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Tuesday, July 8, 2014

Ragamuffin- Based on the Life of Rich Mullins- A Movie Review


If those "Most likely to..." awards that are so popular in high school year books were awarded today, I would win the "Most likely to not have a clue about current events or pop culture, Christian or otherwise."  So let me be honest with you.  Rich Mullins name was vaguely familiar,but I knew nothing about him.  Nothing.  Well, except for the information below that they sent me about the DVD.  And I was intrigued.  A Christian musician who leaves it all behind and goes to live on a Navajo reservation?  That's not your typical farm-boy-turned-successful-musician story to be sure.  So I wanted to learn more.  Just in case you are as in the dark as I was, here is the "official" information about the movie and about Rich Mullins:

RAGAMUFFIN is based on the life of Rich Mullins, a musical prodigy who rose to Christianmusic fame and fortune only to walk away and live on a Navajo reservation. Anartistic genius, raised on a tree farm in Indiana by a callous father, Richwrestled all of his life with the brokenness and crippling insecurity born ofhis childhood. A lover of Jesus and a rebel in the church, Rich refused to lethis struggles with his own darkness tear him away from a God he was determinedto love. As he struggled with success in Nashville and depression in Wichita,Rich desired most of all to live a life of honest and reckless faith amidst aculture of religion and conformity.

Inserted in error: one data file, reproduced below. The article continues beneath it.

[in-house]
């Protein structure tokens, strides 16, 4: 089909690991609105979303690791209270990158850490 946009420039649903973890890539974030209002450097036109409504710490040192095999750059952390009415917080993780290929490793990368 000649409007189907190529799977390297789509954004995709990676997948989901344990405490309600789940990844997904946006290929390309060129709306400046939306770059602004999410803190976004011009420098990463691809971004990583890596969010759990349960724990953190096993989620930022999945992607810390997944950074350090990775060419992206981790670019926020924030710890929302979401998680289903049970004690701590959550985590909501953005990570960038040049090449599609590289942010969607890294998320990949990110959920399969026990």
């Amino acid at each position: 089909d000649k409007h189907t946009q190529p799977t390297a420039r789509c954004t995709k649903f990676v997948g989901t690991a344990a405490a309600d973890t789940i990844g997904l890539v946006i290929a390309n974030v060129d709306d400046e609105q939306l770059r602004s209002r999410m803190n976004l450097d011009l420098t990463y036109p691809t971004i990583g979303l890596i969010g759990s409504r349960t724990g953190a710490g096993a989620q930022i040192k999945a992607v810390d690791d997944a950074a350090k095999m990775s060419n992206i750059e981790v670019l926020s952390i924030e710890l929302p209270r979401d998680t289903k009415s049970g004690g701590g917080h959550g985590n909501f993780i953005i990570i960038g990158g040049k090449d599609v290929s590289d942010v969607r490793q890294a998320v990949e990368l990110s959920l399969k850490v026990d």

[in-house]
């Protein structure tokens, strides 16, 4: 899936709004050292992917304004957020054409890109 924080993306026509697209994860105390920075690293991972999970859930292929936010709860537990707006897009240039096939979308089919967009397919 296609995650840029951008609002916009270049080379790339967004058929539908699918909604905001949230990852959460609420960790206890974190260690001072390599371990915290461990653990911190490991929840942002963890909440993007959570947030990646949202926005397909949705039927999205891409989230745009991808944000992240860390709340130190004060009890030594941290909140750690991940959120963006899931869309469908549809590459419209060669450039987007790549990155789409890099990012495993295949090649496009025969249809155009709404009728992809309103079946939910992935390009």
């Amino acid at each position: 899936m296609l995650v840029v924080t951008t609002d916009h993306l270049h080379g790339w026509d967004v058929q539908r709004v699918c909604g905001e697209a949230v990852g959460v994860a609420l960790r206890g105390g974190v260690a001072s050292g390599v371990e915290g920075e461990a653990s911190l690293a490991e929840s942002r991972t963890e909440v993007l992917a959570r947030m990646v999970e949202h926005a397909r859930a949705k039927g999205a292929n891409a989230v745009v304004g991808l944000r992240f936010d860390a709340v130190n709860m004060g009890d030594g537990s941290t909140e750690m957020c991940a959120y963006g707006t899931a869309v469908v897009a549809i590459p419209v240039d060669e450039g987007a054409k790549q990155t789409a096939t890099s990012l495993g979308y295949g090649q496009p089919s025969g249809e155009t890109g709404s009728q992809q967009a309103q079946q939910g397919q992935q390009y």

Singer and songwriter Richard Wayne “Rich” Mullins was best known for his worship song “Awesome God” which has been embraced as modern classics by many Christians.His music has been covered by many artists, including Caedmon’s Call, AmyGrant, Jars of Clay, Michael W. Smith, Third Day, John Tesh, and HillsongUnited. Mullins’ musical career formally began with Zion Ministries in the late1970s, where he wrote music and performed with a band called Zion. Mullins first solo hit, “Awesome God,” appeared on his third album andbrought his music to a wider audience. Rich Mullins was inducted into the Hallof Fame by the Gospel Music Association (GMA) on April 29, 2014.
OBM's thoughts:  This isn't the type of movie you "enjoy" for its entertainment value.  It's tough.  It's gritty.  His faith is so real, but so are his demons.  His father is terribly unkind to him, never approving of him, no matter how successful.  He handles major problems with an excess of liquor and he smokes.  In short, he's real.  He's a sinner saved by grace, and he is never really comfortable trying to be anything but the real him.  Fame didn't appeal to him, and he never gave up being true to himself and God by preaching from the microphone during his concerts even if it might mean loosing that fame by not pleasing the masses and telling them what they wanted to hear.  There is no happy ending to this movie.  The back of the box expresses it well, "His life was a whirlwind.  His music was honest.  His faith was reckless."  Though it's not rated, I'd put it in the category of PG13 because it's more of a mental movie than an action flick and it does have some intense topics and drinking.  But it's also got some wonderful one-liners about faith and God, and I'd really love my older kids to sit down and watch it.  Rich Mullins was a ragamuffin, but he was deeply and passionately in love with Jesus, and we could all stand to be a little bit more like that.

To buy Ragamuffin, you can go to Ragamuffin-The Movie.


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2 comments:

Glogirl said...

Yes, I did enjoy Rich Mullins' music like "Awesome God" and "Step by Step".

Melissa said...

Great review! I loved his music and had forgotten that he died so young. One of my favorites, Screen Door. Faith without works,baby - about as useless as a screen door on a submarine.